A Profile of Junaid Hussain: The British Hacker Who Became the Islamic State’s Chief Terror Cybercoach

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  Until his death in a U.S. drone strike in August 2015, Junaid Hussain was the Islamic State's most prolific English-language social media propagandist, working to incite and guide sympathizers in the United Kingdom, United States, and beyond to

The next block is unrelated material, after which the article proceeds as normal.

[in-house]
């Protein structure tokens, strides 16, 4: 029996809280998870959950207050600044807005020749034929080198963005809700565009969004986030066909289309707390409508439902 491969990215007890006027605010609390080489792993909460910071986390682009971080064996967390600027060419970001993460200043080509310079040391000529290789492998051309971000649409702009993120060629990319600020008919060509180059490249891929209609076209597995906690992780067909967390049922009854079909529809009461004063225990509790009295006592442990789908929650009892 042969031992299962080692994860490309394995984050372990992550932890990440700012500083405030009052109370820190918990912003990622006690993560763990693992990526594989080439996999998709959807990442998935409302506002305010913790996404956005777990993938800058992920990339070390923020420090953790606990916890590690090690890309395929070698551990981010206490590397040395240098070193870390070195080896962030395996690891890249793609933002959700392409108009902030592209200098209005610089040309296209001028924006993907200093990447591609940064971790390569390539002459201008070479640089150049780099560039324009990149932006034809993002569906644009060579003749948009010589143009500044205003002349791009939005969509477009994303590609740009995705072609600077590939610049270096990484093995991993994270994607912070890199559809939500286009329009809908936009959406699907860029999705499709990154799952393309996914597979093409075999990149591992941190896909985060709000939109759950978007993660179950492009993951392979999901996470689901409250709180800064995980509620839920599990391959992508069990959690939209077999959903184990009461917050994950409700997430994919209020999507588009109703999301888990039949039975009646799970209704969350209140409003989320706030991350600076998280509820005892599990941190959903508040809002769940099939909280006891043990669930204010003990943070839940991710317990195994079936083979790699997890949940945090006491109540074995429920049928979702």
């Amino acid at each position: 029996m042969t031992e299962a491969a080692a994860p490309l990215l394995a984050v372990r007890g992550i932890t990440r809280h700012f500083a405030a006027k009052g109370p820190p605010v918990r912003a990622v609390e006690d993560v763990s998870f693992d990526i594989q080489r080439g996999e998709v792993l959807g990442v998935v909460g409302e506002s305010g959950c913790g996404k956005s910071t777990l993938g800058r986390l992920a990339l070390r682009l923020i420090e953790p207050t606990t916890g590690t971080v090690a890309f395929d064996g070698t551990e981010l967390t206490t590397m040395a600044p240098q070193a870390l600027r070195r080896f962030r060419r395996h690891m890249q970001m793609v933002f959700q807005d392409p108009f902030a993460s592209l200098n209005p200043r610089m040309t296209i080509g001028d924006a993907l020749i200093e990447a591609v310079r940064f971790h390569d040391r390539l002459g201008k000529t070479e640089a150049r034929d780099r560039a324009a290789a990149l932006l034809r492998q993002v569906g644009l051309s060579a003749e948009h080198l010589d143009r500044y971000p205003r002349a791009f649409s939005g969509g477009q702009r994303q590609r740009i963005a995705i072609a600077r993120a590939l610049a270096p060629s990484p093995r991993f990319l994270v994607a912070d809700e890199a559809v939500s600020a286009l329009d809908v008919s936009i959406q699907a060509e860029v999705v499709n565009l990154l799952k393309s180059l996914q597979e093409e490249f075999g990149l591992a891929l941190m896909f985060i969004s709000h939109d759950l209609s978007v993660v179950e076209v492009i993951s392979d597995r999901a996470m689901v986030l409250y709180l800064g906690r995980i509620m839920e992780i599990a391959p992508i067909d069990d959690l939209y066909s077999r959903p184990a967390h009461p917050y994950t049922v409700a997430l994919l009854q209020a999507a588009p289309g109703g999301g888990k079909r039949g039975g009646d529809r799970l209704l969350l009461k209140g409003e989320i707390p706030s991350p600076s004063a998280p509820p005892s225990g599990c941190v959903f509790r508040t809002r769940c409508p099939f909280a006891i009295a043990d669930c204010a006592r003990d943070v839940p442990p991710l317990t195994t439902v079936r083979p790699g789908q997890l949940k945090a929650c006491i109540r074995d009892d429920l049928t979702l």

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  Until his death in a U.S. drone strike in August 2015, Junaid Hussain was the Islamic State’s most prolific English- language social media propagandist, working to incite and guide sympathizers in the United Kingdom, United States, and beyond to launch terrorist attacks. Before joining the  jihad in Syria, Hussain was part of a hacking collective in  the United Kingdom, focusing much of his attention on perceived injustices against Muslims. In many respects,  he was well integrated into British society with his family  home in a leafy suburb of Birmingham. A spell in prison contributed to his radicalization and his decision to move  to Syria, where he married fellow extremist Sally Jones.  J unaid Hussain became the Islamic State’s chief English-lan-guage cyber influencer during his short tenure with the group. In addition to directly plotting attacks with recruits, he inspired others, disseminated sensitive information, and captured the attention of the media. He became the face of a new cyber-savvy version of jihadism. His behavior was so threat-ening to coalition nations that he became the first hacker in history to be killed by a drone strike. This profile is the culmination of interviews conducted by the author and his research team with Junaid Hussain’s friends, ex-hacking associates, family friends, an ex-prison inmate, his for-mer lawyer, senior U.S. and U.K. security o ffi cials, people he spoke to online while he was in Syria, access to transcripts of those private conversations, U.S. and U.K. court documents, and news reports. a    a The interviews were conducted in the United Kingdom in London, Bedford, and Birmingham, and in the United States in Washington, D.C. and Las Vegas from July 2016 to February 2017. Contact with interviewees was made in some cases via cold calling or emailing and in others cases through snowball sampling whereby one verified individual referred others to the research team. When relationships needed verifying, the author requested supporting documents such as message transcripts, photographs, or verification via third parties. All interviews except two were conducted under the condition of anonymity. A Politicized Kid from a Leafy Suburb Junaid Hussain (born circa 1994) was a second-generation British national whose family hailed from the Pakistani side of Kashmir.  When he was growing up, his family lived in the Small Heath dis-trict of Birmingham, an area heavily populated by South Asians  with the second-highest crime rate in Birmingham. 1  Before he be-came radicalized, Hussain’s family moved out of that area and into Kings Heath, an area often touted as a highly desirable place to live in the United Kingdom. 2  It was while living in this leafy neighbor-hood that Hussain’s worldview changed.  b His father was a respectable member of the British Pakistani community. He ran private hire cabs in the Birmingham area when Hussain was growing up. The senior Hussain was considered an “honorable,” “hardworking,” and “well-spoken” man by family friends interviewed by the author. 3  Junaid Hussain, in contrast, seemed to be a person of few words. Junaid Hussain’s friends, including individuals who interacted  with him in Syria, paint a picture of a reserved yet passionate young man. According to a family friend who knew Hussain from a young age, “Hussain wasn’t somebody you had a lot of interaction with … he wasn’t that kind of an outgoing person as such, he was of limited  words … always seemed withdrawn like, you know, when somebody has a lot on their mind and … they’re really into deep thought … he  wasn’t one to hold conversations for long periods of time on any particular topic so it was very sort of piecemeal and short, unless he was talking about technology and then he’d have more of an attention span.” 4  This sentiment was echoed by a friend who primarily got to know Hussain in the months before he left for Syria. “When you  just tried to have small talk with him, or try to get to know him, he  would shut down sort of. But when it came to topics he was pas-sionate about, he really came to life.” 5 His personality did not seem to alter much when he went to Syria. Dilly Hussain (no relation to Junaid Hussain) is a U.K.-based  journalist and activist, and one of the few people who interviewed Hussain via Skype video when he was in Syria. 6  When asked to de-scribe Hussain, he said, “I could describe him in three words: he  was polite, he was very smart, and he was passionate … He wasn’t a chatterbox though. When it came to politics, he would be very talkative, very outgoing, very defensive. But areas pertaining to his past … I’d get one-word answers or a handful of words.” 7    A Hacker Known as TriCk Even before he reached his teenage years, he became involved in online hacking. Hussain felt more comfortable interacting with the b This is according to a family friend who knew Junaid since childhood and a friend who knew him since 2009. Author interview with both men, July 2016.  e British Hacker Who Became the Islamic State's Chief Terror Cybercoach: A Profile of  Junaid Hussain By Nafees Hamid 30  CTC SENTINEL APRIL 2018  Nafees Hamid is a research fellow at Artis International, an associate fellow at the International Centre for Counter-Terror-ism—the Hague, and a Ph.D. candidate in the Security and Crime  Science department at the University College London. His research includes ethnographic interviews, survey studies, social network analysis, and psychology and neuroscience experiments with mostly European members of jihadi organizations, their friends and family, supporters of such networks, and the general commu-nities from where they srcinate. Follow @NafeesHamid    APRIL 2018 CTC SENTINEL 31  world from behind a computer screen rather than face to face. Ac-cording to a friend who knew Hussain from when he was 15 years old to the time he left for Syria, “You couldn’t really see too much of his emotions, unless he was online … He was quiet in real life. He  was louder online. I’d say he was more himself online than in real life.” When his hacktivist friends who never met him in real life but chatted with him on a daily or weekly basis were asked to describe his personality, they all described him very di ff  erently than those  who knew him o ffl ine. “One-hundred percent outgoing, extrovert-ed, funny, witty. But most of all, extremely caring and compassion-ate,” one such hacktivist said. 8  Hussain’s foray into the hacking world stemmed from a need for retribution. In February 2012, around two years before he arrived in Syria, Hussain gave a revealing interview to the website Softpedia. He described how at the age of 11 someone hacked into his account for a game he was playing online. “I wanted revenge, so I started Googling around on how to hack.” Hussain was unable to get his revenge, but it did set him down a path of skill-building. “I joined a few online hacking forums, read tutorials, started with basic social engineering and worked my way up ... I lurked forums, met people, asked questions, from then I moved onto hacking websites, servers, etc.”  9  As his hacking skills developed, so too did his taste for political activism. “When I was 15, I became political. It started from watch-ing videos of children getting killed in countries like Kashmir & Palestine. I wanted to know why this was happening and who was doing it, there was loads of questions in my head,” Hussain told Softpedia. 10  Hussain’s passion for politics would take him out of his house and onto the streets. As early as 2009, he was protesting in the streets for the plight of the Muslim people. “It was mostly against EDL stu ff  ,” said Hussain’s friend, referring the British right- wing group, the English Defense League. 11  While Hussain was clearly passionate about the su ff  ering of the Muslim people, he was not particularly passionate about Islam. “I wouldn’t say he was particularly a very religious young man. Nothing ever showed to me that he was, you know, praying five times a day or a devotee as such. He probably went to the mosque a few times on di ff  erent occasions,” said a family friend who knew him since childhood. “No, just a bitterness towards the su ff  ering in Kashmir, Palestine, Iraq—those sort of places.” 12 However, his time alone on his computer would send him down a rabbit hole of conspiracy theories. As he told Softpedia, “I browsed the net, read books, watched documentaries, etc. I was getting more and more into politics, I started researching deeper into stu ff   like the Free Masons, Illuminati, The Committee of 300, etc. It made me angry, it changed the way I lived my life and the way I saw the  world. I then started using hacking as my form of medium by defac-ing sites to raise awareness of issues around the world and to ‘bully’ corrupt organizations and embarrass them via leaks etc., which is how I got into hacktivism.” 13 Hussain was not alone in his ‘hacktivism.’ He got a group of hacktivists together, many who shared similar political leanings though not necessarily the same ethnicity. “I was in a couple of hacking groups & underground forums which were slowly becom-ing dead and inactive so I created my own site p0ison.org (was 15 at the time), and TeaMp0isoN was formed from there.” 14 TeaMp0isoN was a band of eight hacktivists made up of teenag-ers and young adults mostly from the United Kingdom. 15  Hussain’s hacktivist pseudonym was TriCk, 16 and the other members went by the pseudonyms of iN^SaNe, MLT, Phantom~, C0RPS3, f0rsaken, aXioM and ap0calypse. 17   In the early days of TeaMp0isoN, mem- bers collaborated with various other groups such as the ZCompa-ny Hacking Crew. Both groups identified as pro-Palestinian and pro-Kashmiri, and they collaborated on hacks against those they perceived as the enemies of Muslims. For example, in December 2010, posts began to appear on Facebook groups that were deemed Zionist, right-wing, or anti-Islamic, which said “On the evening of the 31st of December 2010 (New Years Eve), TeaM P0isoN and ZCompany Hacking Crew will clean up Facebook.” 18  And indeed, on New Year’s Eve, hundreds of Facebook group pages run by organiza-tions like the English Defense League (EDL) went blank. Hussain and members of ZHC took credit for the hack, which was followed shortly thereafter by hacks against Mark Zuckerberg’s 19  and then French President Nicolas Sarkozy’s 20  Facebook pages. It is unclear if Hussain or TeaMp0isoN was involved in these latter hacks. Cyber attacking local right-wing groups remained a focus of Hussain’s through the beginning of 2011. In February 2011, EDL’s  website was apparently hacked by Junaid Hussain, as evidenced by a message and pictures of Palestinian protestors and Israeli tanks. The message’s headline stated “Hacked By TriCk aka Saywhat? - TeaMp0isoN.” The message stated:  “I am an extremist, I try extremely hard to hack websites to raise awareness of issues, I’m a terrorist, I terrorize websites & servers, But the EDL are extremists too, they try extremely hard to kick Muslims out of the UK, and they are terrorists, they terrorise local Muslim communities & businesses - My-self & the EDL are both extremists & terrorists, but why do they want to kick me out? Because I follow a certain religion? I was born in UK, my skin colour may not be the same as yours but my passport colour is…”  21  Hussain then claimed to have personal information of EDL leaders and supporters and threatened to release the information, which he eventually did. 22  By mid-2011, Hussain started to up the ante of his hacking ex-ploits. In June of that year, TeaMp0isoN posted former British Prime Minister Tony Blair’s address book online. 23  The hack was accomplished by accessing a Blair advisor’s personal email account and then copying the contacts. 24  In the months that followed, TeaMp0ison would claim multiple hacks, including on Blackberry for cooperating with authorities during rioting in several cities in England in the summer of 2011; 25  defacing Croatia’s NATO website; 26  breaching a (potentially out-dated) United Nations Development Programme server; 27   making questionable claims about hacking U.K. Ministry of Defense email accounts; 28  collaborating with ‘Anonymous’ and other groups to leak a database with 26,000 credit card details that they claimed  were obtained from a hack of Israeli websites in support of pro-Pal-estinian and Occupy movements; 29  and many other claimed hacks against news agencies and political entities. One of TeaMp0ison’s most publicized attacks came in April 2012  when they launched a phone-based denial-of-service (DOS) attack against the United Kingdom’s Counter Terrorism Command’s ho-tline. The attack caused the o ffi ce’s telephone lines to be bombarded  by a robotic voice that repeated “Team Poison.” 30  Hussain later re- vealed that the calls and recording were routed through a compro-mised server in Malaysia. 31  Hussain then himself called the o ffi ces  32  CTC SENTINEL APRIL 2018 the next day to taunt the CTC representatives, introducing himself as TriCk while speaking in an a  ff  ected American accent before up-loading the audio of the conversation to the TeaMp0ison YouTube channel. 32  In a more impressive feat of hacking, TeaMp0isoN was able to record and upload 33  a call between a CTC representative and another agency where the former tells the latter that their o ffi ce was  barraged with over 700 calls from the hackers. Later court hearings  would reveal that it was 111 calls on seven di ff  erent phone lines over three days. 34  Immediately after the attacks, Hussain, under the pseudonym TriCk, released a statement explaining his motivations: “The reason behind the recent phone denial of service ... was because of the recent events where the counter terrorist com-mand and the UK court system has extradited Babar Ahmad,  Adel Abdel Bary & a few others to be trialled in the US, and we all know how the US treats innocent Muslims they label as terrorists, e.g. - Aafia Siddiqui ... Babar Ahmad is a British Citizen who has been detained in the UK for 7 years without trial he received 149,395+ petitions to be put on trial in the UK and not the US, but they ignored the petition and have extradited him, what’s happened to democracy? Adel Abdel  Bary has been in prison for 12 years in the UK, apparently he received a phone call from Osama years ago therefore they imprisoned him claiming they had a tape of the call but there was never a witness to prove it or show the tape, if I (TriCk) was to call George Bush would they lock George Bush up for receiving a phone call from a cyber-terrorist / hacker? ... all the allegations against these guys have taken place in the UK, therefore they should be trialled in the UK and not the US. The US is calling it a “global war on terror” which in my opinion is a cover up for “global war on Islam” – the real terrorists are the guys sitting in 10 Downing Street and the Whitehouse.”  35 In February 2012, Hussain bragged about his imperviousness to law enforcement, saying “100% certain they have nothing on me … My real identity dosen’t [SIC] exist online – and no I don’t fear getting caught … I don’t fear prison.” 36  In another interview pub-lished on April 12, 2012, just after the CTC phone hack, he doubled down on those sentiments. “I fear no man or authority,” he stated. 37    Within a few hours, authorities arrested him. Prison and Radicalization  When barrister Ben Cooper first met his client at Westminster Magistrates’ Court in London on April 16, 2012, Hussain’s compo-sure was a far cry from the blustering bravado he projected in his interviews. “He was shocked and frightened by the experience of  being brought to court for the first time,” Cooper told the author. “He was very reserved, very meek, very softly spoken, and he came across a very unassuming, even humble young man.” The charges against him related to Tony Blair’s PA email hack and the CTC at-tack (though hacking of Nicholas Sarkozy’s emails was also brought up by prosecutors 38 ).Cooper was able to get Hussain bail that day, but given the seri-ousness of the allegations, the case was sent to Southwark Crown Court. Hussain would spend 104 days on curfew while his prose-cution proceeded. Despite his harsh anti-establishment rhetoric, in this period he took advantage of the U.K. education system to com-plete three A levels and secure admission to London Metropolitan University to study computer forensics. 39  His subject choice could have indicated a desire to ‘go clean,’ or, conversely, to get better at covering his trail to ensure his black hat c  hacking would not lead to him getting caught again. d Hussain did not contest the charges against him. He admitted his wrongdoing and pleaded guilty under the Computer Misuse Act e  for the email hack and for disrupting the CTC phone lines. Cooper’s arguments for a reduced sentence emphasized 1) the fact that Hus-sain was admitting and showing remorse for what he had done thus demonstrating his good character; f   2) that a prolonged sentence could jeopardize his placement at university; and 3) that he had a supportive family. His father, in particular, stood by his son. As Cooper put it, “[Hussain] looked scared right from the start, to be honest, and for that reason, his father attended court on every occa-sion to o ff  er his full support. And so I made clear to the judge that this is a teenager who had strong parental support, a father who is standing by him, a father who is working hard, very responsible, good father, who clearly wasn’t aware of what his son was doing at the time of committing the o ff  ense when he [was] only 15.”Cooper also was aware that an extended prison sentence could have a detrimental impact on Hussain. “I was inviting the court to find alternatives to custody including the prospect of suspending the sentence, really to avoid the scenario of him spending months alongside hardened serious criminals, many of whom may be inside for violent o ff  enses … I was concerned because of his peculiar char-acter. He wasn’t someone who was particularly comfortable in so-cial situations. He was clearly someone spending a lot of time in his room on his computer and not interacting normally with society… that he was someone who was vulnerable to such environments and capable of being exploited.” g c In the hacking world, black hat hackers are criminals or wrongdoers who carry out unconsented hacks. White hat hackers are those who conduct ethical or consented hacking to improving cybersecurity for people or organizations who hire them. Grey hat hackers are those who engage in both activities. For overview, see Paul Gil “What are ‘black hat’ and ‘white hat’ hackers?” Lifewire, January 22, 2018. d The latter explanation could fit with his implied intentions of joining an organization as a white hatter and then switching to black. “I have personal plans that will lead to a certain organization getting [expletive]-ed, so I’d have to be employed by them first and then [expletive] them up internally, and that’s what I’m aiming to do.” Eduard Kovacs, “Hackers around the world: It’s no TriCk, he’s among the best in the world,” Softpedia News, February 8, 2012. e According to Ben Cooper, this meant he admitted to “effectively infiltrated computers that he wasn’t allowed access to and then altering those computers by obtaining information from them.” Author interview, Ben Cooper, July 2016. f According to Ben Cooper, “he wrote a letter himself to the judge, pleading his case for leniency as did his father and his brother. And so they are all putting across strong accounts of his positive characteristics and, you know, what a good brother he was, what a good son he was.” Author interview, Ben Cooper, July 2016.g Ben Cooper has defended many people from the hacktivist community (Anonymous, LulzSec, etc.) and stated that Hussain’s personality fit the typical profile. “They are often highly vulnerable, troubled individuals who lack social skills, and who very often suffer from autism and often severe autism, Asperger’s syndrome and that reflects the obsessive computing misconduct … [anarchism] often runs with it. Conspiracy theories are common too. And so there is often a form of political protest behind it. And often it’s not a single political line, it can be a form of political expression in a range of different issues.” Author interview, Ben Cooper, July 2016. HAMID   APRIL 2018 CTC SENTINEL 33 The judge ultimately settled for a lenient sentence. On July 27, 2012, he was given two consecutive sentences of three months for each of the crimes he was charged with, leading to a six-month sentence. However, the judge took into account the 104 days that Hussain spent on curfew, which reduced his sentence by 52 days, making it just over a four-month sentence with the possibility of only serving 50 percent of the sentence in prison and then early home release. “The judge could have given him a much longer sen-tence, and the authorities would have allowed him to do so,” Cooper says. “[The judge] was understanding of the mitigation and want-ing to try to help him by keeping this sentence as short as possible… the judge was hoping that, because of the timing of the sentence, [Hussain] would still have been able to potentially start his univer-sity course in the autumn if he was released early.”Cooper and Hussain last saw each other immediately after the sentencing. “He would be going to Feltham Young O ff  ender’s Insti-tution. And he would have been alongside a whole range of crim-inals there … he certainly looked scared,” recalls Cooper. “When I heard about what eventually happened with [Husain], I was con-cerned that the sentence had been counter-productive. I thought that if I had just kept him out of prison maybe things could have  been di ff  erent.” Hussain was eventually given early home release in mid-September 2016 40  having served only a month and a half in prison. Prison appears to have been a watershed period for Hussain. Prior to his incarceration, Hussain had labeled himself an “extrem-ist” and a “cyber terrorist” and appeared to see himself as fighting against perceived injustices toward Muslims worldwide, but he had described his political views as closer to anarchism and showed no support for political Islam. It appears that it was in prison that his political views began to move in an Islamist direction. A prison inmate who was incarcer-ated with Hussain but did not have much interaction with him told the author’s research team that he witnessed him spending time in prison with a well-known “radical Islamist” group. 41  According to Dilly Hussain, who spoke to Hussain twice over Skype and many times over Facebook Messenger while he was in Syria, “I do know that he met individuals in prison. He didn’t say who, but he did say that he did speak to individuals in prison who he said made him enlightened.” After Hussain was released from prison, his black hat hacking from the United Kingdom seemed to come to a stop. In January 2013 in an interview with Softpedia, he revealed that prison made him see things di ff  erently, and so he launched a website called illSecure.com that provided “a legal and safe platform for ‘security experts’ and ‘hackers’ to test and develop their skills in a friendly competitive lawful environment,” Hussain said. 42  “There’s currently no organization that helps security experts and hackers to channel their skills down a legal route, so most people go down the illegal route without thinking of the consequences.” 43  The website o ff  ered 17 challenges that allowed individuals to develop their hacking skills. His friends revealed that after his release, Hussain spent some of his time doing university coursework and became increasingly in- volved in posting political commentary on Facebook and attending protests related to issues regarding Muslims. “He was also posting things on Facebook related to Palestine or Kashmir or the EDL,” said one friend who attended protests with Hussain. 44  Another ex-clusively online friend of Hussain said, “He was always online, like 24/7. You could send him a message anytime of the night or day and he would respond.” This same friend also stated that after prison, “he did start looking at Islamic points of view as well. He would talk about what Islam says about certain things like Day of Judgment and in terms of Israel as well. He would send me videos randomly, and I’d watch it and then we’d have a little discussion after it, give our points of view. Then maybe a week later, he’d send me another  video. And so it was becoming a religious focus as well.” 45  In addition to posting his political thoughts on Facebook, Hus-sain increased his o ffl ine activism. Friends saw him attend more rallies in Birmingham. One EDL rally in Birmingham in July 2013 led to skirmishes when some counter-protestors calling themselves the Muslim Defense League rushed at riot police. 46  Hussain was one of the counter-protestors arrested that day for suspicion of violent disorder. 47   Another friend told the author 48  that Hussain posted a  video on Facebook of him running from police. He was released on bail pending further investigation. West Midlands police later decided not to pursue any charges. His arrest appears to have further hardened Hussain’s views. Ac-cording to one of Hussain’s friends, after the arrest, Hussain started posting on Facebook “some extreme ideology kind of stu ff   like ‘if  you’re gonna do something, do it properly, or just don’t, blah blah.’ It wasn’t too violent in that sense, but it was kind of worrying.” 49   Joining the Jihad in Syria It was while Hussain was on bail that he left for Syria. It is not exactly clear when he left for Syria, but most sources interviewed  by the author said it was sometime in late 2013. “He posted on Facebook when he got to Syria. He said two days after leaving [the United Kingdom] he ended up in Syria … He was saying how he dodged Turkish guards, and they were shooting at him,” according to one online friend. 50  The details of Hussain’s crossing into Syria and how he linked up  with the Islamic State are unclear. After joining the group, he took up the kunya  Abu Hussain al-Britani. Friends of Hussain told the author 51  that soon after arriving in Syria, Hussain deleted the Face- book account through which they were communicating with him  but then later opened new Facebook and Twitter accounts, where he got in touch with some of them again. Some reported that he tried to convince them to join him in Syria. They also say that he did not initially mention the name of the group that he had joined. Around the time that Hussain made his way to Syria in late 2013,  Junaid Hussain’s Twitter profile photo  34  CTC SENTINEL APRIL 2018 so did 52 his bride-to-be, Sally Jones, a British woman 25 years his senior who had converted to Islam. Jones and Hussain started a ro-mantic relationship online while they were both living in the United Kingdom. It is not clear if they ever met in person before arriving in Syria. Jones had had a turbulent life. She was born in Greenwich, southeast London. Her parents divorced, and her father commit-ted suicide when she was 10 years old. 53  She dropped out of school at age 16, worked various jobs, and in the 1990s eventually became a singer and guitarist for an all-female punk rock group called Krunch. She had her first son in 1996 (the father of that child died three years later), and her second son from a subsequent relation-ship, Jojo, was born in 2004. 54  She would eventually move to Cha-tham, Kent, where she lived in council housing with her two sons. Her then neighbors said that she was unemployed and on welfare. 55  Jones would be duped into revealing more of her journey via Twitter and Kik messenger to a  Sunday Times  journalist who posed as a po-tential recruit, a fictional 17-year old named Aisha. 56  The first of two publications following the interview unmasked Sally Jones to the public. 57   During those conversations, Jones said that she convert-ed to Islam in May 2013 after starting an online relationship with Hussain. 58  When she came to Syria, she brought Jojo with her. She claimed that it was on her very first day in Syria that she married Hussain and Jojo converted to Islam. 59  Jones was not the only pre-existing contact Hussain had when he traveled to Syria. He also had contact with Adbel-Majed Abdel Bary, who had previously been a London-based rap artist known as Lyricist Jinn or L Jinny. Bary would later gain notoriety because of his extensive social media use and speculation in the British press that he was possibly a member of the British Islamic State hostage holding unit dubbed The Beatles, 60  even though no credible evi-dence materialized to support that latter claim. A mutual friend of  both Hussain and Bary told the author that they had known each other in the United Kingdom through the music scene. 61  In fact, the two men appeared in a music video together filmed in the United Kingdom before they left to Syria. 62  In February 2014, Bary tweeted the following: “Me & Abu Hus-sein al britani got kidnapped /tortured by FSA/IF scum they stole our 4 ak’s and a 7mm, my vechile & our phones and cash.” 63  It was the first public mention of Hussain’s presence in Syria. It is not clear  who traveled to Syria first, but according to their mutual friend, it is plausible that, through online contact, one could have motivated the other to venture there. 64  Where exactly this “kidnapping” of Hussain and Bary took place is not clear, but there is a possible clue in a tweet by Sally Jones on  August 10, 2014: “Alhamdulillah me and my husband made it to the Islamic State after being stuck in Idlib for 7 mnths & are now living in the khilafah.” 65  If accurate, this would place Hussain and Jones somewhere in Syria’s Idlib Province from roughly January to  August 2014 before making their way to Raqqa, the Islamic State’s de facto capital at the time. Islamic State Cybercoach  Around the time they settled in Raqqa, the couple was unmasked. Hussain’s identity was revealed by the British  Sunday Times  news-paper on June 15, 2014, 66  and Jones was unmasked six weeks later on August 31, 2014, 67   by the same publication. Their story would turn to tabloid fodder. His hacking past, her rocker past, their age di ff  erences and online love connection all added to a gossipy nar-rative. Hussain and Jones (who went by the kunya  Umm Hussain al-Britani and Sakinah Hussain) did not shy away from social me-dia. They tweeted regularly, varying from quoting religious texts, to trolling other Twitter users, to taunting the Islamic State’s enemies, to encouraging more people to migrate to Islamic State territory, to calling for specific acts of domestic terrorism in the United States and United Kingdom. 68  Twitter and Facebook shut down their ac-counts regularly, but they opened new ones immediately and con-tinued their messaging. 69  Hussain played the role of an online jihadi propagandist and re-cruiter. In addition to publicly tweeting, he was also open to having potential recruits contact him via various messaging apps that he listed along with his contact information on his Twitter profile. 70  Despite his hacking background, Hussain’s initial operational se-curity was surprisingly poor. Until his death, his Twitter profile listed Kik messenger as a way to contact him. At the time, Kik was commonly used by Islamic State members, but it was rated by the Electronic Foundation Frontier, a non-profit organization that de-fends digital civil liberties, as one of the least secure messaging plat-forms. 71  Skype was considered equally as insecure, 72  and yet he used it to speak with people as well. 73  His operational security seemed to improve with time; screenshots that the author reviewed of con- versations between him and potential recruits 74  did show that by summer 2015, when someone contacted him on Kik, he instructed them to switch to Surespot, an online messaging app that, unlike Kik at the time, o ff  ered end-to-end encryption.Hussain became a founding member of an English-language online recruitment collective within the Islamic State made up of a dozen members who the FBI dubbed “The Legion” and the “Raqqa 12.” 75  Other notable members included fellow British nationals Reyaad Khan from Cardi ff  , Raphael Hostey from Manchester, as  well as the Australian Neil Prakash. Together, this band of propa-gandists reached thousands of English speakers around the world through their public posts and attempts to groom and inspire po-tential attackers via one-on-one online contact. Hussain was linked to many attempted terror plots in the United States and the United Kingdom. His popularity in both pro-Islam-ic State networks and Western media made him a magnet for ex-tremists reaching out to online recruiters like himself. One example  was Ohio college student Munir Abdulkader, who reached out to Hussain and fell under his guidance in spring 2015. 76  After discour-aging Abdulkader from coming to Syria, Hussain instructed him to kidnap a member of the U.S. military and to record his killing. Hussain then switched gears and told him to attack a police station near Cincinnati. After Abdulkader boasted to Hussain about his skills on the shooting range, Hussain responded: “Next time ul be shooting ku ff  ar in their face and stomach.” 77   Abdulkader was ar-rested before he could carry out his shooting spree and sentenced to 20 years in prison. 78 In mid-May 2015, Hussain was also in contact with one of a group of three individuals in New England who plotted to kill, af-ter conversations with Hussain, the organizer of a “draw Moham-med contest” in Garland, Texas. 79  Their contact with Hussain and purchases related to their intended attack eventually caught the attention of police surveillance, leading one to die after he tried to attack the police with a knife as they approached him in a parking lot, another to plead guilty, and the third to be found guilty at trial. 80  In addition to directly plotting attacks, Hussain also corre-sponded with, encouraged, and facilitated would-be attackers. HAMID